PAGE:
In today's Urbanite Radio Story we're joined by Dr. Mark Kleiman, Professor of Public Policy in the UCLA School of Public Affairs. He is a Baltimore native and one of the leading thinkers on refining drug enforcement policy to reduce violence and drug abuse without overloading our law enforcement and treatment systems.
NewsTrust is an online social network that seeks to help people identify quality journalism. We'll take a look at how this works by discussing coverage of recent events surrounding the Superblock development in downtown Baltimore, and the movement to save Read's Drug store, site of an early civil rights sit-in, from being demolished.
Join us for an Urbanite Radio Story as we speak with inventor Saul Griffith, winner of a MacArthur "Genius" Grant in 2007. He received the prize for his creative inventions, including a desktop printer that prints out eyeglass lenses. He's worked on diverse projects like electronic ink (which powers electronic readers like the Ki
On today's show, we're joined by a writer and a sociologist to discuss the new way that young people in America define family. Ethan Watters is the author of Urban Tribes: Are Friends the New Family? He argues that 20-somethings form friendships and networks that in many ways fill the roll that family did for earlier generations.
Today we revisit one of our Urbanite Radio Stories, we learn about a garden in an unlikely place. Inside the walls of the Metropolitan Transition Center in Baltimore, Correctional Officer Maurice Smith runs a program where inmates grow food and flowers, and help maintain a serene and welcoming corner of an otherwise stark place.
Mary Joel Davis has worked with women in prison and former prisoners for over thirty years. She founded Alternative Directions, which provides legal assistance and re-entry support to women. Recently she founded a new program, Second Chance, to focus on women serving life sentences. She joins us to discuss why she believes many women should be let out of prison early.
Baltimore has long been plagued with the problem of vacant lots scattered across the city. These lots are often areas of epidemic crime and drug use, but now there is new hope with greenspace programs being officially established and sanctioned in the city. The greenspace programs, such as the Duncan Street Miracle Garden, provide lush and ornate gardens in place of vacant run-down city lots.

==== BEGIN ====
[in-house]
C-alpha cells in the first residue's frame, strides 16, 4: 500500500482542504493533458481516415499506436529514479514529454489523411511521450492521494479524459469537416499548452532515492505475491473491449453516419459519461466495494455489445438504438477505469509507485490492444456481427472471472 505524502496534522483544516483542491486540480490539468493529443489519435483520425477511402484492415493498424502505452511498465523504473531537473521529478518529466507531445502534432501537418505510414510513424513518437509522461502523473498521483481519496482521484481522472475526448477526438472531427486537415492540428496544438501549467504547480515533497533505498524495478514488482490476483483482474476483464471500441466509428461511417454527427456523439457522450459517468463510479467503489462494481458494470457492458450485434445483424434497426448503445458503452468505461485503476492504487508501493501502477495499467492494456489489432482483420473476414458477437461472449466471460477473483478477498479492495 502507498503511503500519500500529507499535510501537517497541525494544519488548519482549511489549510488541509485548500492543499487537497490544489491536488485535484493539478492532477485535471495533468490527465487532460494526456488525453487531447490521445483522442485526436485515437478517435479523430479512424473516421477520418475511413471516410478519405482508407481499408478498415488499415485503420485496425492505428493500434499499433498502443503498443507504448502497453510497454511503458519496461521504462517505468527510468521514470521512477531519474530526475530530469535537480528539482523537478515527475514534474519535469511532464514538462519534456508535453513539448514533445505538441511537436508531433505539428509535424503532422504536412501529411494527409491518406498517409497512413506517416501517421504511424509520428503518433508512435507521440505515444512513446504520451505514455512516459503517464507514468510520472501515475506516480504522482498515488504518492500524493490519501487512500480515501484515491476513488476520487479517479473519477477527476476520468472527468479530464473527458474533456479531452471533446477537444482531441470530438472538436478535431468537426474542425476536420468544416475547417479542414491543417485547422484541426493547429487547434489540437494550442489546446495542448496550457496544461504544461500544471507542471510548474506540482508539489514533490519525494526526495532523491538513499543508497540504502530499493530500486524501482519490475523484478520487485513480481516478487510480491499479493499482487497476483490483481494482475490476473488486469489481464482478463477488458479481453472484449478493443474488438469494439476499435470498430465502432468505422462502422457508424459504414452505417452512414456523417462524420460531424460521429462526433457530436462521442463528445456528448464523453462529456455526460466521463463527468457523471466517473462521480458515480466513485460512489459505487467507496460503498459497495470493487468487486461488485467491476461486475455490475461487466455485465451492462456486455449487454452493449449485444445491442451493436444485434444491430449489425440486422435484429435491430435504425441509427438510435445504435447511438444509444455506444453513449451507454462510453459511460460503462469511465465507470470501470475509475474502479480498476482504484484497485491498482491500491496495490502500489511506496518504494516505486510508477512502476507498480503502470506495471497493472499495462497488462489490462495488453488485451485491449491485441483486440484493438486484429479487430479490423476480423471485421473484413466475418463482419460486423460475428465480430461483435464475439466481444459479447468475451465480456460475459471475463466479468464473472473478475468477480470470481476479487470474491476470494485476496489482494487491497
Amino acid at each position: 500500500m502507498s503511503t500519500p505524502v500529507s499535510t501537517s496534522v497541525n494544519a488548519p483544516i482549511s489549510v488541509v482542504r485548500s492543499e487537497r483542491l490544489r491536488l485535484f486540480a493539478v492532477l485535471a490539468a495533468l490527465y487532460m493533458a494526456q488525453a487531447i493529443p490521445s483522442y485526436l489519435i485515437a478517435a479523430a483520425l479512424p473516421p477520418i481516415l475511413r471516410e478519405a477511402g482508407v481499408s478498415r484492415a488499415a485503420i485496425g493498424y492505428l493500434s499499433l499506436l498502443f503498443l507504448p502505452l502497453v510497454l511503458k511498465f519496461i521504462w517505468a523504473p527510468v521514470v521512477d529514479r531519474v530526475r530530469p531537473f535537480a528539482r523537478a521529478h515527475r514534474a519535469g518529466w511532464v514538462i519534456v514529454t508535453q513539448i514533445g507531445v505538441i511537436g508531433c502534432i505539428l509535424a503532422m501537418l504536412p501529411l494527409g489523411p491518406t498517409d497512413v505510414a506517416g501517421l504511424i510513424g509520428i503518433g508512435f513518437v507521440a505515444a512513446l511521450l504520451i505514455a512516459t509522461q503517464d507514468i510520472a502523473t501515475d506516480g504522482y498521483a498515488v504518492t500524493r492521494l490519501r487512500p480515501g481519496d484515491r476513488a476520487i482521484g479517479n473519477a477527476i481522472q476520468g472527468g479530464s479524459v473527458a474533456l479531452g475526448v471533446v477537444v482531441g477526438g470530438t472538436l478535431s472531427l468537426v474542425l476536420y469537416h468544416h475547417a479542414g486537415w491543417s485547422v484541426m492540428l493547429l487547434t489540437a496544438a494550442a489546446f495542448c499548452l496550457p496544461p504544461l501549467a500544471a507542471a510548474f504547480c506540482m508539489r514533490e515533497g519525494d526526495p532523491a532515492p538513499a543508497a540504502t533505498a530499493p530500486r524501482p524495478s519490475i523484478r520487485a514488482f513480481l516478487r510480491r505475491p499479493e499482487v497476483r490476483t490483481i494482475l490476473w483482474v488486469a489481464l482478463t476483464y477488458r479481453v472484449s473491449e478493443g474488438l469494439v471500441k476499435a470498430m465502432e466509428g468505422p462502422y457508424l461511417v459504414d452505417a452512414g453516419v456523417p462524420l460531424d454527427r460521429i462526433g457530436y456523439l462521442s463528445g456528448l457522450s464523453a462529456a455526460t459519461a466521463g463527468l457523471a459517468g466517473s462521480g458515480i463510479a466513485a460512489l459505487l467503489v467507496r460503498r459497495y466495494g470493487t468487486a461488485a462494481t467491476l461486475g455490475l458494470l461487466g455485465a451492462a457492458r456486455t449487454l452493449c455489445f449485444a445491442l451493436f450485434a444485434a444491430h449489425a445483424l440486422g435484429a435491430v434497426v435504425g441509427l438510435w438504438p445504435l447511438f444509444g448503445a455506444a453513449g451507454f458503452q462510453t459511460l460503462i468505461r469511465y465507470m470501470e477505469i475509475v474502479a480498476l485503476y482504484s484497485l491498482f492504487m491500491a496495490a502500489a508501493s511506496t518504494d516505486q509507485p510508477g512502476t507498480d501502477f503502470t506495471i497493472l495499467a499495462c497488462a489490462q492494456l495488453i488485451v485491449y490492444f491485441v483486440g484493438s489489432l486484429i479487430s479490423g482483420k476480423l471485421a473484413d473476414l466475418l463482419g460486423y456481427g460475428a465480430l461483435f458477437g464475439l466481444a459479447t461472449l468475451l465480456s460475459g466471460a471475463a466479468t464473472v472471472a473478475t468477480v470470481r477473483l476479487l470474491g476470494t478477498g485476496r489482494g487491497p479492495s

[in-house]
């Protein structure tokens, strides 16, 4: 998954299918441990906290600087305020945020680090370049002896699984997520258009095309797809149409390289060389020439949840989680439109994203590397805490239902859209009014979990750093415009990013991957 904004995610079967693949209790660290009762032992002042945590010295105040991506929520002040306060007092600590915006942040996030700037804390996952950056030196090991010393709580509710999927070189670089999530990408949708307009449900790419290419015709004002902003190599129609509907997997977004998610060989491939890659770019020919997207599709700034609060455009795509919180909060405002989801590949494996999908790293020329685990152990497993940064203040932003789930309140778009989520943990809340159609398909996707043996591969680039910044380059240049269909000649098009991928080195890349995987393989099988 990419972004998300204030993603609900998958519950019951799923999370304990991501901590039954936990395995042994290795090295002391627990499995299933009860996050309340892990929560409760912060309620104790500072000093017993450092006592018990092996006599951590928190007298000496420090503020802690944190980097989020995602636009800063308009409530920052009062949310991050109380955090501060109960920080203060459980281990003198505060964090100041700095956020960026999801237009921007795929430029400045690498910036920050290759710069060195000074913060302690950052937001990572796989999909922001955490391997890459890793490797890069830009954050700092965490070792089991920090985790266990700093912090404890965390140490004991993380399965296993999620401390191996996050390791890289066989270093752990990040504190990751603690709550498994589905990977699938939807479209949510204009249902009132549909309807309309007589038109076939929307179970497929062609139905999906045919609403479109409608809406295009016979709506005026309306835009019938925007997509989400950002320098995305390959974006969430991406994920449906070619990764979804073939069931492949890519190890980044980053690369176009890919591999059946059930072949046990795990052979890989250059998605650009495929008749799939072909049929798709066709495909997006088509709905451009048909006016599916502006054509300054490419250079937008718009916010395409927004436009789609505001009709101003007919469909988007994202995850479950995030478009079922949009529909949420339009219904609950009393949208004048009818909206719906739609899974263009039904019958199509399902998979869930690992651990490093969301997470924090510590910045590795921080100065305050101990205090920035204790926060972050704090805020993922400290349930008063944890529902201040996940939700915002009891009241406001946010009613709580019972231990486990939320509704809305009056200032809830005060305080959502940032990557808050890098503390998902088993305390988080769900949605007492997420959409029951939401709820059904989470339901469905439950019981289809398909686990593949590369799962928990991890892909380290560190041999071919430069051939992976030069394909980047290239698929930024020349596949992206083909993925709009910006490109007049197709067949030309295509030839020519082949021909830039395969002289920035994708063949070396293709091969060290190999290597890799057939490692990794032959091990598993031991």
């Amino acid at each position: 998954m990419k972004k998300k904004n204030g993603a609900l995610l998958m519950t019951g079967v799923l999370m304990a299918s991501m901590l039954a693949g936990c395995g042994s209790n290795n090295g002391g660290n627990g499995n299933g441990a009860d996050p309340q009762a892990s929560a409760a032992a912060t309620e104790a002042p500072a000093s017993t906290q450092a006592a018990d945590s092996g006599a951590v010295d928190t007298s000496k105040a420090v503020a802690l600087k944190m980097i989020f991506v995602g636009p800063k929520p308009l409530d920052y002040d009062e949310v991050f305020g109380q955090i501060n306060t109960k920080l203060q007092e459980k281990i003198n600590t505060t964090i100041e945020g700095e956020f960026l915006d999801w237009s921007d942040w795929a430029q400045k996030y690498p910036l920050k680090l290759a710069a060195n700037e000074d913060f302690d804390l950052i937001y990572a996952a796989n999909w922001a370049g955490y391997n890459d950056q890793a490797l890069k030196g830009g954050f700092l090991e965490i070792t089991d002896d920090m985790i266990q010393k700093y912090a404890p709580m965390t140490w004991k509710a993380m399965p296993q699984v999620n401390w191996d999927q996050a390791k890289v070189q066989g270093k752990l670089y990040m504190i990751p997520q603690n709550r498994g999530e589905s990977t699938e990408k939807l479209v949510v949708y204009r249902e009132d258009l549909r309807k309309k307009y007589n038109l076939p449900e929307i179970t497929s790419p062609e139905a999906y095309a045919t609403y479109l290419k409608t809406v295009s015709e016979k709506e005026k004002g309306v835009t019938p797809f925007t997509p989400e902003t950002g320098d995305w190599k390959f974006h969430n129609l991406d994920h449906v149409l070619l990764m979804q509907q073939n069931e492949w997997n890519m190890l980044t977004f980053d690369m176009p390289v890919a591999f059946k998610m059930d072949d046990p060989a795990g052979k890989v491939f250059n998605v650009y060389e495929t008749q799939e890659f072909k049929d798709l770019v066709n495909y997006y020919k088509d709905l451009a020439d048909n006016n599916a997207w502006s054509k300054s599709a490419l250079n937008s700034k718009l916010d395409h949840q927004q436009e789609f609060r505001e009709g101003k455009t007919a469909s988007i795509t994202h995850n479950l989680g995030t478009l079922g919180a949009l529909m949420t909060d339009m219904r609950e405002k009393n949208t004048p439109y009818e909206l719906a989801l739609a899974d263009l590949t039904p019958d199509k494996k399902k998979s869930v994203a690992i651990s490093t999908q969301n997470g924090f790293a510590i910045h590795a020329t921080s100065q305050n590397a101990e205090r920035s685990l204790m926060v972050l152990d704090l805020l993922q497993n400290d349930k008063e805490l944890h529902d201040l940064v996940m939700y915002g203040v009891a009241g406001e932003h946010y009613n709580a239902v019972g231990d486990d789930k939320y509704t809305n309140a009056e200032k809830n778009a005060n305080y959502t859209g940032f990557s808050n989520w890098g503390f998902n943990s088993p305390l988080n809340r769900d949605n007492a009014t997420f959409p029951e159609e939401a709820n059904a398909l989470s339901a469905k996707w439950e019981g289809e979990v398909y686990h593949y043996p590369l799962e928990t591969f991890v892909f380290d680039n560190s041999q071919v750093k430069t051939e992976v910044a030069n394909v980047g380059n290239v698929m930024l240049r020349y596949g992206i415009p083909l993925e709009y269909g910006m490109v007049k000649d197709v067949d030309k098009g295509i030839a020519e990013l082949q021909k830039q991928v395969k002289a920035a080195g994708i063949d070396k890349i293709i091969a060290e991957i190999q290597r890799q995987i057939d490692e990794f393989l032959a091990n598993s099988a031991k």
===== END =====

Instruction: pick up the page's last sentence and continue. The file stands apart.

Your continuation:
Join us for another Urbanite Radio hour. This week we explore graffiti. Is it art, or vandalism? What are you looking at when you see a tag on the street? And how can painting a building be a political statement?
We're joined by Haneen Alshujairy, who fled her home in Iraq with her family in 2003, and Justin Sirois, a writer living here in Baltimore. They are the co-founders of the Understanding Campaign, which seeks to teach everyone in the world one word of Arabic. Fhm (fuh-hem’), literally means un
Pit bulls are often at the center of controversy, from illegal dog fighting to the occasional dog attack. Can fighting dogs be rehabilitated? Joining us this hour to talk about pit bulls are:
Caroline Griffin - Chair of the Baltimore Mayor's anti-animal abuse task force
Tami Gosheff - Head of Mid-Atlantic Bully Buddies, a rescue organization
In another of our Urbanite Radio Stories, we learn about a garden in an unlikely place. Inside the walls of the Metropolitan Transition Center in Baltimore, Correctional Officer Maurice Smith runs a program where inmates grow food and flowers, and help maintain a serene and welcoming corner of an otherwise stark place.
We begin this segment with another update on how frugality can be fun, as part of our "Your Money Matters" series.
In another of our Urbanite Radio Stories, we take a look at cancer in Baltimore. While Baltimore City has a lower rate of cancer than other jurisdictions in Maryland, the mortality rate in the city is much higher. Our panel joins us to talk about why that is, and what's being done to improve care for those living with the disease.
Our guests are:
Tony Geraci, the head of the Food and Nutrition Services Department in the Baltimore City Public Schools, updates us on what's being served at schools around the city. Never one for boring bureaucratic talk, Geraci discusses the struggle of making institutional change in the school system, and why he thinks fresh, local food is important to bring to all kids.
The Other Wes Moore is the tale of two boys with the same name growing up at the same time in Baltimore. One is serving a life sentence for murder. The other took a dramatically different path, and he speaks with us today about what he found when he explored these two similar yet divergent lives.
Martha Cooper joins us to discuss her photography and her new project in Baltimore. Best known for documenting the birth of hip hop culture in New York City in the 1970's and early 80's, Martha is now back in Baltimore part-time, documenting street life in her new neighborhood here, Sowebo.
We're joined by Howell S. Baum, author of the new book Brown in Baltimore: School Desegregation and the Limits of Liberalism. Why has segregation continued in Baltimore's schools over fifty-five years after legal school segregation was outlawed?
Marc talks with Aneesh Chopra, the first Federal Chief Technology Officer of the United States (CTO), who previously served as the Secretary of Technology for Virginia. Marc and the CTO explore his ambitious goals for education, internet security and job creation.
When Annie Leonard created a short video illuminating the interconnected nature of environmental and social issues around the world, she never expected many people would see it. Now that many millions have watched The Story of Stuff online, in classrooms, and beyond, what is Annie Leonard up to?
We discuss health care reform this hour. The bill to reform health care barely passed through the House last weekend, and now must go through the Senate. Our guests are: